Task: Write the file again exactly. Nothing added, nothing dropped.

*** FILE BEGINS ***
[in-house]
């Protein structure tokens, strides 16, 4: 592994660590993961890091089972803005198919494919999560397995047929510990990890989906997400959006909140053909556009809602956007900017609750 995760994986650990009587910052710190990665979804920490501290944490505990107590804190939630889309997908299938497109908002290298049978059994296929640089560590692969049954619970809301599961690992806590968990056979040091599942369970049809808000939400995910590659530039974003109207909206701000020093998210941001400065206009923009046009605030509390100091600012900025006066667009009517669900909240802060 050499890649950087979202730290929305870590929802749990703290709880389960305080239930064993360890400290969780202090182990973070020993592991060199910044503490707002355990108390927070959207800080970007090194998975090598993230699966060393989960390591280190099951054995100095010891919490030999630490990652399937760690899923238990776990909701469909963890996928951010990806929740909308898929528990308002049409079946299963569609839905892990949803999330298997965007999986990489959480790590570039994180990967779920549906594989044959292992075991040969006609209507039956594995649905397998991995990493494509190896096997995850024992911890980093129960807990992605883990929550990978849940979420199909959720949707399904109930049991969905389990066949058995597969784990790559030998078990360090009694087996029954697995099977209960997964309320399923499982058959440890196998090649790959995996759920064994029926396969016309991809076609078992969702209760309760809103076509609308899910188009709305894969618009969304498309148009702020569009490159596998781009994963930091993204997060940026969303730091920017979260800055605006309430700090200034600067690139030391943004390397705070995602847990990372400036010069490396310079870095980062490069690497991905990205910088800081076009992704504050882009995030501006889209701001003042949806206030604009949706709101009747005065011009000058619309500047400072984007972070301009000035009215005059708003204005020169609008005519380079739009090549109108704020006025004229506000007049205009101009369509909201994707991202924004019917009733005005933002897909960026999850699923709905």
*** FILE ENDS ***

[in-house]
């Protein structure tokens, strides 16, 4: 592994660590993961890091089972803005198919494919999560397995047929510990990890989906997400959006909140053909556009809602956007900017609750 995760994986650990009587910052710190990665979804920490501290944490505990107590804190939630889309997908299938497109908002290298049978059994296929640089560590692969049954619970809301599961690992806590968990056979040091599942369970049809808000939400995910590659530039974003109207909206701000020093998210941001400065206009923009046009605030509390100091600012900025006066667009009517669900909240802060 050499890649950087979202730290929305870590929802749990703290709880389960305080239930064993360890400290969780202090182990973070020993592991060199910044503490707002355990108390927070959207800080970007090194998975090598993230699966060393989960390591280190099951054995100095010891919490030999630490990652399937760690899923238990776990909701469909963890996928951010990806929740909308898929528990308002049409079946299963569609839905892990949803999330298997965007999986990489959480790590570039994180990967779920549906594989044959292992075991040969006609209507039956594995649905397998991995990493494509190896096997995850024992911890980093129960807990992605883990929550990978849940979420199909959720949707399904109930049991969905389990066949058995597969784990790559030998078990360090009694087996029954697995099977209960997964309320399923499982058959440890196998090649790959995996759920064994029926396969016309991809076609078992969702209760309760809103076509609308899910188009709305894969618009969304498309148009702020569009490159596998781009994963930091993204997060940026969303730091920017979260800055605006309430700090200034600067690139030391943004390397705070995602847990990372400036010069490396310079870095980062490069690497991905990205910088800081076009992704504050882009995030501006889209701001003042949806206030604009949706709101009747005065011009000058619309500047400072984007972070301009000035009215005059708003204005020169609008005519380079739009090549109108704020006025004229506000007049205009101009369509909201994707991202924004019917009733005005933002897909960026999850699923709905």